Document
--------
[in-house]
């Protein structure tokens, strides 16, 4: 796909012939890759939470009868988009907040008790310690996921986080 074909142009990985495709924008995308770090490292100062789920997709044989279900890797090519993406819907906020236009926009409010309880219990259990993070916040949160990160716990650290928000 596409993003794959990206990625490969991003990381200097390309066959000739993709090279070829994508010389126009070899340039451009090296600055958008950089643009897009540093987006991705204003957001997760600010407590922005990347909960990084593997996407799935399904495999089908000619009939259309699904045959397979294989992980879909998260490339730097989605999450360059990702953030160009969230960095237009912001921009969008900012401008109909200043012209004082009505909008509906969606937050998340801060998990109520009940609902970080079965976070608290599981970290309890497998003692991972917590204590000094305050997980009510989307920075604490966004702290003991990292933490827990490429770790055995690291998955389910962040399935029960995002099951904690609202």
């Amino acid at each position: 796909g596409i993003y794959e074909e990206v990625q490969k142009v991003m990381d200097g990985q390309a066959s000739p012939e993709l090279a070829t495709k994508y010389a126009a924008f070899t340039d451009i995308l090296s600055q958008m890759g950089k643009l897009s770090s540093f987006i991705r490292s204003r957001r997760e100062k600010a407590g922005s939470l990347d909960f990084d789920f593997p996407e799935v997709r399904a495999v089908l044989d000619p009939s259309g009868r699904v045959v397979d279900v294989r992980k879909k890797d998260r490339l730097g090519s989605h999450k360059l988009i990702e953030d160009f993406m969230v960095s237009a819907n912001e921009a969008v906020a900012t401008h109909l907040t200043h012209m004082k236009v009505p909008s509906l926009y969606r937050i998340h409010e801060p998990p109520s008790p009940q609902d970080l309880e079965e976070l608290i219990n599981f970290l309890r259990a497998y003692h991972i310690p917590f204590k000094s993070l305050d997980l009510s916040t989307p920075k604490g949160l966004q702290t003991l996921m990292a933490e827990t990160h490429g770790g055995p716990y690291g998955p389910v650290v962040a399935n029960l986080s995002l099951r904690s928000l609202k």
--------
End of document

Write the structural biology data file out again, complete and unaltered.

[in-house]
């Protein structure tokens, strides 16, 4: 796909012939890759939470009868988009907040008790310690996921986080 074909142009990985495709924008995308770090490292100062789920997709044989279900890797090519993406819907906020236009926009409010309880219990259990993070916040949160990160716990650290928000 596409993003794959990206990625490969991003990381200097390309066959000739993709090279070829994508010389126009070899340039451009090296600055958008950089643009897009540093987006991705204003957001997760600010407590922005990347909960990084593997996407799935399904495999089908000619009939259309699904045959397979294989992980879909998260490339730097989605999450360059990702953030160009969230960095237009912001921009969008900012401008109909200043012209004082009505909008509906969606937050998340801060998990109520009940609902970080079965976070608290599981970290309890497998003692991972917590204590000094305050997980009510989307920075604490966004702290003991990292933490827990490429770790055995690291998955389910962040399935029960995002099951904690609202």
């Amino acid at each position: 796909g596409i993003y794959e074909e990206v990625q490969k142009v991003m990381d200097g990985q390309a066959s000739p012939e993709l090279a070829t495709k994508y010389a126009a924008f070899t340039d451009i995308l090296s600055q958008m890759g950089k643009l897009s770090s540093f987006i991705r490292s204003r957001r997760e100062k600010a407590g922005s939470l990347d909960f990084d789920f593997p996407e799935v997709r399904a495999v089908l044989d000619p009939s259309g009868r699904v045959v397979d279900v294989r992980k879909k890797d998260r490339l730097g090519s989605h999450k360059l988009i990702e953030d160009f993406m969230v960095s237009a819907n912001e921009a969008v906020a900012t401008h109909l907040t200043h012209m004082k236009v009505p909008s509906l926009y969606r937050i998340h409010e801060p998990p109520s008790p009940q609902d970080l309880e079965e976070l608290i219990n599981f970290l309890r259990a497998y003692h991972i310690p917590f204590k000094s993070l305050d997980l009510s916040t989307p920075k604490g949160l966004q702290t003991l996921m990292a933490e827990t990160h490429g770790g055995p716990y690291g998955p389910v650290v962040a399935n029960l986080s995002l099951r904690s928000l609202k």